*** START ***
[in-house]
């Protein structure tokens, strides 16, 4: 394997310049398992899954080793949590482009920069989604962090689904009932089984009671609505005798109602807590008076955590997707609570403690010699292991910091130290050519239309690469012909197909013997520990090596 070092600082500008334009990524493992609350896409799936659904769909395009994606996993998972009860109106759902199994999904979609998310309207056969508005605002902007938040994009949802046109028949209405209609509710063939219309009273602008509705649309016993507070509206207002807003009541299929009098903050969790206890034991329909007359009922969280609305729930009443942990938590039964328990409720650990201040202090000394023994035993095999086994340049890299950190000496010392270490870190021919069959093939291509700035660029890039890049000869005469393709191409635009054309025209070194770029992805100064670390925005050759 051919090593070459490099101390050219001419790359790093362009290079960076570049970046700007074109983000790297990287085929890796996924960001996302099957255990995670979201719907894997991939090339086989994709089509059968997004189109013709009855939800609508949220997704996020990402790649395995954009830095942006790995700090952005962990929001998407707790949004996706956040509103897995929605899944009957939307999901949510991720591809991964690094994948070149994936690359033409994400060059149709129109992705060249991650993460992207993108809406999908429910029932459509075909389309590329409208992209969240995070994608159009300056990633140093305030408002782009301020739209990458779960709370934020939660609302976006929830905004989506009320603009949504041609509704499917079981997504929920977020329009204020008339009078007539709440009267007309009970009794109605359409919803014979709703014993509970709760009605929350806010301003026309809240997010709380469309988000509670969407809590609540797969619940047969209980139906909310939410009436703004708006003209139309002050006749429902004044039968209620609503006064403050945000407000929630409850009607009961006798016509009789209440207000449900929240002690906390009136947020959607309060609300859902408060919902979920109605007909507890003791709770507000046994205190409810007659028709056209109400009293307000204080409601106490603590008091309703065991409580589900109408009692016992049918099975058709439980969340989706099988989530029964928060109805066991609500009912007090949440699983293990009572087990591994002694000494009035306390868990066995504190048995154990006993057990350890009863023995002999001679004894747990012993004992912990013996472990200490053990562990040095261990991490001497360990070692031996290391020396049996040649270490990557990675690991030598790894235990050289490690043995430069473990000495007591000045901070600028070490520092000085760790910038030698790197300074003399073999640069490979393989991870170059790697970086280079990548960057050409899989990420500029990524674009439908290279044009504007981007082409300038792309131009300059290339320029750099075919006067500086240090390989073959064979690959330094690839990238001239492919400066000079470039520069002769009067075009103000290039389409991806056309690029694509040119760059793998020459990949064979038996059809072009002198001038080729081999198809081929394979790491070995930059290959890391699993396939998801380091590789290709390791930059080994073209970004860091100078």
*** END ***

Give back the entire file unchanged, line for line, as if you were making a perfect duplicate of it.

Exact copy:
[in-house]
């Protein structure tokens, strides 16, 4: 394997310049398992899954080793949590482009920069989604962090689904009932089984009671609505005798109602807590008076955590997707609570403690010699292991910091130290050519239309690469012909197909013997520990090596 070092600082500008334009990524493992609350896409799936659904769909395009994606996993998972009860109106759902199994999904979609998310309207056969508005605002902007938040994009949802046109028949209405209609509710063939219309009273602008509705649309016993507070509206207002807003009541299929009098903050969790206890034991329909007359009922969280609305729930009443942990938590039964328990409720650990201040202090000394023994035993095999086994340049890299950190000496010392270490870190021919069959093939291509700035660029890039890049000869005469393709191409635009054309025209070194770029992805100064670390925005050759 051919090593070459490099101390050219001419790359790093362009290079960076570049970046700007074109983000790297990287085929890796996924960001996302099957255990995670979201719907894997991939090339086989994709089509059968997004189109013709009855939800609508949220997704996020990402790649395995954009830095942006790995700090952005962990929001998407707790949004996706956040509103897995929605899944009957939307999901949510991720591809991964690094994948070149994936690359033409994400060059149709129109992705060249991650993460992207993108809406999908429910029932459509075909389309590329409208992209969240995070994608159009300056990633140093305030408002782009301020739209990458779960709370934020939660609302976006929830905004989506009320603009949504041609509704499917079981997504929920977020329009204020008339009078007539709440009267007309009970009794109605359409919803014979709703014993509970709760009605929350806010301003026309809240997010709380469309988000509670969407809590609540797969619940047969209980139906909310939410009436703004708006003209139309002050006749429902004044039968209620609503006064403050945000407000929630409850009607009961006798016509009789209440207000449900929240002690906390009136947020959607309060609300859902408060919902979920109605007909507890003791709770507000046994205190409810007659028709056209109400009293307000204080409601106490603590008091309703065991409580589900109408009692016992049918099975058709439980969340989706099988989530029964928060109805066991609500009912007090949440699983293990009572087990591994002694000494009035306390868990066995504190048995154990006993057990350890009863023995002999001679004894747990012993004992912990013996472990200490053990562990040095261990991490001497360990070692031996290391020396049996040649270490990557990675690991030598790894235990050289490690043995430069473990000495007591000045901070600028070490520092000085760790910038030698790197300074003399073999640069490979393989991870170059790697970086280079990548960057050409899989990420500029990524674009439908290279044009504007981007082409300038792309131009300059290339320029750099075919006067500086240090390989073959064979690959330094690839990238001239492919400066000079470039520069002769009067075009103000290039389409991806056309690029694509040119760059793998020459990949064979038996059809072009002198001038080729081999198809081929394979790491070995930059290959890391699993396939998801380091590789290709390791930059080994073209970004860091100078």